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Wavelength Cosecant v3 USB in Stereophile


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Hi,

 

Does anybody know why John Atkinson did not give an absolute value for the jitter performance of this device?

 

All he wrote was, "This is the best jitter performance I have measured from a DAC fed USB audio data." But as we know, this isn't really saying much...

 

Could it be that because the device measured so poorly elsewhere, he didn't want to 'rub salt into the wounds'? This is pure speculation on my part, but I have never read a Stereophile review of a DAC in which an absolute figure for jitter hasn't been given (even though the usefulness of such figures is often disputed).

 

Mani.

 

Main: Okto dac8PRO -> 6x Neurochrome 286 mono amps -> Tune Audio Anima horns + 2x Rotel RB-1590 amps -> 4 subs

Office: MOTU UltraLite-mk5 -> 6x Neurochrome 286 mono amps -> Impulse H2 speakers

Vinyl: Technics SP10 / London (Decca) Reference -> Trafomatic Luna -> RME ADI-2 Pro

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Just a guess : The analyser doesn't have USB digital output so it can't have any direct feedback.

As the review said : the judgement of jitter performance has been done through a player (well, a Mini and a MacBook).

 

In this case jitter can be observed only by relative comparison (and knowing how jitter in a given situation (like here the 11025 and the 229Hz toggled LSB) looks like.

 

On the other hand I'd say that you can always express it in dB and derive the time figures from there; if you look at the first picture (from the Mini) I think it is fair to say that

 

a. jitter expresses at -95dB in this picture;

b. compare to all the other pictures with dB on the y-axis the jitter pictures have been shifted down 10dB;

c. ... so we can't see the peak of the 11025.

 

In theory the peak can be at -60dB, and thus jitter would be at -35dB relative. That is (the most) poor.

But of course the peak will be at -0dB and it just never fits the picture, which makes the jitter -95dB ("poor" but inaudible IMO).

 

If the truth is somewhere in the middle, that middle would be a peak at -30dB and jitter of -65dB.

 

That's when a Mini is used; with the MacBook it would be -85dB.

 

What am I doing ? oh well, playing around a bit. But I guess I don't like reviews with "small errors" nobody will notice.

 

Regards,

Peter

 

Lush^3-e      Lush^2      Blaxius^2      Ethernet^2     HDMI^2     XLR^2

XXHighEnd (developer)

Phasure NOS1 24/768 Async USB DAC (manufacturer)

Phasure Mach III Audio PC with Linear PSU (manufacturer)

Orelino & Orelo MKII Speakers (designer/supplier)

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Compared to the Cambridge Audio Azur DacMagic's USB input, the Cosecant's USB input definitely performs better. However, the former's 'conventional' input performs significantly better than the Cosecant's USB input.

 

Peter, how do you derive the jitter time figures from the dB figures?

 

Mani.

 

PS. I retract my earlier comment that I've never seen Atkinson omit an absolute ps value for jitter - he didn't for the DacMagic either.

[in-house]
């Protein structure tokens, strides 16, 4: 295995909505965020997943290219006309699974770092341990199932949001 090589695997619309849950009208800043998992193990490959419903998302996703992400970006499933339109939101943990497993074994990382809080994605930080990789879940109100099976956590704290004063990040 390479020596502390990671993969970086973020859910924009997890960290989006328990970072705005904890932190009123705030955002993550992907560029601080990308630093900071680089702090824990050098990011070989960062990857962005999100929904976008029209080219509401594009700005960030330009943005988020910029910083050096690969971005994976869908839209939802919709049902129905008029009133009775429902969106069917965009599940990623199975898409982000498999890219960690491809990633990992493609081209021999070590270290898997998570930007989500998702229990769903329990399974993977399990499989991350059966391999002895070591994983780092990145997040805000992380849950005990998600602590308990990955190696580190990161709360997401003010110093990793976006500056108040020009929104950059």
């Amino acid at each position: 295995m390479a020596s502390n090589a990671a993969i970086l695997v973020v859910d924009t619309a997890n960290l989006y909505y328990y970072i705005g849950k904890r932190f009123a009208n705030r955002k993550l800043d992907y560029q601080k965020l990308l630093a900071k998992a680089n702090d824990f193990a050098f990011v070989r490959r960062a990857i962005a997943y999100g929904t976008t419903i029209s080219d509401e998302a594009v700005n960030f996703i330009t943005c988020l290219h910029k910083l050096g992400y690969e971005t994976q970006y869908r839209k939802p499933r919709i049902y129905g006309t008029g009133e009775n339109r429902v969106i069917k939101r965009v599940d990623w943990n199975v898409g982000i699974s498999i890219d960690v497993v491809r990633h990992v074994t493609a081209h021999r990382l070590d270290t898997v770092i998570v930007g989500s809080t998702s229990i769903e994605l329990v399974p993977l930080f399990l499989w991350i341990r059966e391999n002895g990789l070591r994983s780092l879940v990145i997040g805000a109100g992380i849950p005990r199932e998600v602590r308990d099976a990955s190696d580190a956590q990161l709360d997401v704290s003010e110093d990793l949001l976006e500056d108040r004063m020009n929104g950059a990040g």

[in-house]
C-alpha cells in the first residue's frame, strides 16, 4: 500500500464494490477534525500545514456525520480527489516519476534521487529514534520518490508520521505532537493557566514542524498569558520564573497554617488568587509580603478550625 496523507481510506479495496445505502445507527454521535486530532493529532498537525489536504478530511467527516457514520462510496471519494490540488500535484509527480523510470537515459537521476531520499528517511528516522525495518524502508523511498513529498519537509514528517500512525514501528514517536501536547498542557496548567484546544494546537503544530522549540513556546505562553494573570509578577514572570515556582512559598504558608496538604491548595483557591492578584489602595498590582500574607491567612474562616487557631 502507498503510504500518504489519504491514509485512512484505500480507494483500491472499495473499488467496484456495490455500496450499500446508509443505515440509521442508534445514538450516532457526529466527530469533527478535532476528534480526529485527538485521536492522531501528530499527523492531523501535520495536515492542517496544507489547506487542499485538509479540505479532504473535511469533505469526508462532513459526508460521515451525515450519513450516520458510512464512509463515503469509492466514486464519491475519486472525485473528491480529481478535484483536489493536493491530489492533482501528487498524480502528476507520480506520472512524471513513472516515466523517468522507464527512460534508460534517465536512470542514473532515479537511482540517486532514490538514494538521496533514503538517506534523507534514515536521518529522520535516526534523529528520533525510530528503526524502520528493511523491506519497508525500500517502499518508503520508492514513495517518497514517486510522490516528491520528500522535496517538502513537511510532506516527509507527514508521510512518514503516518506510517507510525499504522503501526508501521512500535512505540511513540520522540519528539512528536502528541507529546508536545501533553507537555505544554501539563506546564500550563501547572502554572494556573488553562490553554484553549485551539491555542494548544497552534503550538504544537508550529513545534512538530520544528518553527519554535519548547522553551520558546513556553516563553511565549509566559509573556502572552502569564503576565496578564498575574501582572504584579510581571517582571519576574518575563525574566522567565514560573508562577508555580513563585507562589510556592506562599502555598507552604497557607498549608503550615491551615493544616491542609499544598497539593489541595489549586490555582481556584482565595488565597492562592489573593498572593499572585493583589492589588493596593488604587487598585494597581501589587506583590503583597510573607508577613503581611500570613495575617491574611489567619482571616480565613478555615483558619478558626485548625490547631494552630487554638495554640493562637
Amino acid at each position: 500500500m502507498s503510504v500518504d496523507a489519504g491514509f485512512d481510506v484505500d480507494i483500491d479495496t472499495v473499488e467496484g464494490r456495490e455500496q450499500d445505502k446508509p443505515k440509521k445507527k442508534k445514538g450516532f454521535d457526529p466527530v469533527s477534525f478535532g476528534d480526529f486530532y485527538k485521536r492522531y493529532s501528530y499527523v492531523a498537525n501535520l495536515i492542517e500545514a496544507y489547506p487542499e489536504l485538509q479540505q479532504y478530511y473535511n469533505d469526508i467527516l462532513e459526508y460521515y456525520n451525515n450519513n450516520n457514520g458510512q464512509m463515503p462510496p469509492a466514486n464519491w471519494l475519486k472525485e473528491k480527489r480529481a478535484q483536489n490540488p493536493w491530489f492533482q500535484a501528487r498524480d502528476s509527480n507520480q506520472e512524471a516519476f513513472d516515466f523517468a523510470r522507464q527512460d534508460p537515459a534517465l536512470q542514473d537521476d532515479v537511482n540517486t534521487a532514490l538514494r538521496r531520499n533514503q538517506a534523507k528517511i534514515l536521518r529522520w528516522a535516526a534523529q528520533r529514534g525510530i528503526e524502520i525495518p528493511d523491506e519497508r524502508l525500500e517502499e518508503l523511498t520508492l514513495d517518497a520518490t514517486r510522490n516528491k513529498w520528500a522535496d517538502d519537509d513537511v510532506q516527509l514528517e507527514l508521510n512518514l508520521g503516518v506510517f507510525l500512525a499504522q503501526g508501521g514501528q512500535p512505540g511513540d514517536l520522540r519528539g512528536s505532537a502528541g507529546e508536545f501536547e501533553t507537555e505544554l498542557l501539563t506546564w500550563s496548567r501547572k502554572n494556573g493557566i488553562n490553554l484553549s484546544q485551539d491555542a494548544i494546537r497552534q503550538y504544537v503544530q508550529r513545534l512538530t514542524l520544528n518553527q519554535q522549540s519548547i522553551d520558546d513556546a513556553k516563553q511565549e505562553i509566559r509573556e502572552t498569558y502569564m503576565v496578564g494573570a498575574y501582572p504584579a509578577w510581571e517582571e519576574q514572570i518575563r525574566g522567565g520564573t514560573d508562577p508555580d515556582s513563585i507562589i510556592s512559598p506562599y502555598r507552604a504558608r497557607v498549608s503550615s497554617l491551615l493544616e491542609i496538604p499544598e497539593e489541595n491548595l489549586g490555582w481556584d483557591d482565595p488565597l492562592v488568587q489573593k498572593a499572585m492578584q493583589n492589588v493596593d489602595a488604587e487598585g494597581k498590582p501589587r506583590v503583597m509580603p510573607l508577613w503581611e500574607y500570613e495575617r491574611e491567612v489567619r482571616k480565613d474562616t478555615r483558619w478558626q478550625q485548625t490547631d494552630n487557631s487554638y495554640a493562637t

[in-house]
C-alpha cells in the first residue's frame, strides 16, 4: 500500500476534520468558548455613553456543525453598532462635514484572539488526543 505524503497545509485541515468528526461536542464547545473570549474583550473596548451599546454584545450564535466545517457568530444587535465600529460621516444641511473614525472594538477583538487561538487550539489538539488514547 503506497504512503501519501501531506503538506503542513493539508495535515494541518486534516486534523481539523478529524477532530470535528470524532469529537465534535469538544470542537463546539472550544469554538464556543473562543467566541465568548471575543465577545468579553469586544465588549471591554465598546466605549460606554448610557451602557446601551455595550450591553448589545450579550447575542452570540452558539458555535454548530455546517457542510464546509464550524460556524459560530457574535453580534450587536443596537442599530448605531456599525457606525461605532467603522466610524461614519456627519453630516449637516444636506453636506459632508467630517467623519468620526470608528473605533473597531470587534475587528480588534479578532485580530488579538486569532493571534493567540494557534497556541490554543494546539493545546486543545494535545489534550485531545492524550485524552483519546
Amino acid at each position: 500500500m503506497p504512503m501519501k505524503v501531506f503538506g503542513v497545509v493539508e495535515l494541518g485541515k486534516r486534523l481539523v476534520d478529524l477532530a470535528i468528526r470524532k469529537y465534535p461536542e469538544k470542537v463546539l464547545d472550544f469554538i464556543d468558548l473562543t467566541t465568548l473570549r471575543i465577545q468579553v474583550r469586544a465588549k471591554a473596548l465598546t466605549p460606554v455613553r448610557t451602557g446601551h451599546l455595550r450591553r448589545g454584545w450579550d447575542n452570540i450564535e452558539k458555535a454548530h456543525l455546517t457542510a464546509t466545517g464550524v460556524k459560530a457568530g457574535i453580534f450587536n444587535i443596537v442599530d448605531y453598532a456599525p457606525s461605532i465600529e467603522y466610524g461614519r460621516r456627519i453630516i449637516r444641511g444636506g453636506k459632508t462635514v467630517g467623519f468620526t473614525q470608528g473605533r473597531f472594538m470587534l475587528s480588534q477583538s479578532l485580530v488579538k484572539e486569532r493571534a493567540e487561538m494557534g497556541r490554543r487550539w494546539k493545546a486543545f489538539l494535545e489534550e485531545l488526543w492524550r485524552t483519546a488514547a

Main: Okto dac8PRO -> 6x Neurochrome 286 mono amps -> Tune Audio Anima horns + 2x Rotel RB-1590 amps -> 4 subs

Office: MOTU UltraLite-mk5 -> 6x Neurochrome 286 mono amps -> Impulse H2 speakers

Vinyl: Technics SP10 / London (Decca) Reference -> Trafomatic Luna -> RME ADI-2 Pro

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Since I'm not good at my maths today, I think you can get it from here : http://www.computeraudiophile.com/content/Some-additional-thoughts-about-measuring-jitter#comment-14010

 

I haven't been doing many jitter measurements myself, but I think I recall from the analyser that 1ns would be 70dB down.

 

Peter

 

PS: I am rather confident jitter isn't much bothering us. Other things in the DAC are way more important.

 

Lush^3-e      Lush^2      Blaxius^2      Ethernet^2     HDMI^2     XLR^2

XXHighEnd (developer)

Phasure NOS1 24/768 Async USB DAC (manufacturer)

Phasure Mach III Audio PC with Linear PSU (manufacturer)

Orelino & Orelo MKII Speakers (designer/supplier)

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Peter, you may well be right.

 

I suppose the real question I'm asking is, "Is the USB jitter performance of the Cosecant 'good enough' for us not to be concerned with?" Which is different from asking whether it's the best-performing USB DAC.

 

Reading some of JA's other measurements, it looks like a value of say 250pS is considered 'OK' (I'm not sure about 'good enough', because there seems to be some debate as to what this minimum figure actually should be). So, is it below this? I'm not sure how JA derives his time values from his dB values, but surely he could easily have quoted a figure and compared this to 'conventional' ways of piping the data. Was there a reason why he didn't?

 

Mani.

 

Main: Okto dac8PRO -> 6x Neurochrome 286 mono amps -> Tune Audio Anima horns + 2x Rotel RB-1590 amps -> 4 subs

Office: MOTU UltraLite-mk5 -> 6x Neurochrome 286 mono amps -> Impulse H2 speakers

Vinyl: Technics SP10 / London (Decca) Reference -> Trafomatic Luna -> RME ADI-2 Pro

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It seams like sometimes we get caught up in the micro measurements of things like DACs - what is it's jitter level, which has the better output stage, etc. - when what's most important for most people is "How does it sound at the output?" If something sounds bad, then maybe you start to look at why it sounds bad (high jitter, cheep op-amps used in output stage, etc.) but if it sounds good and does the job YOU need, then thats what's really important... isn't it?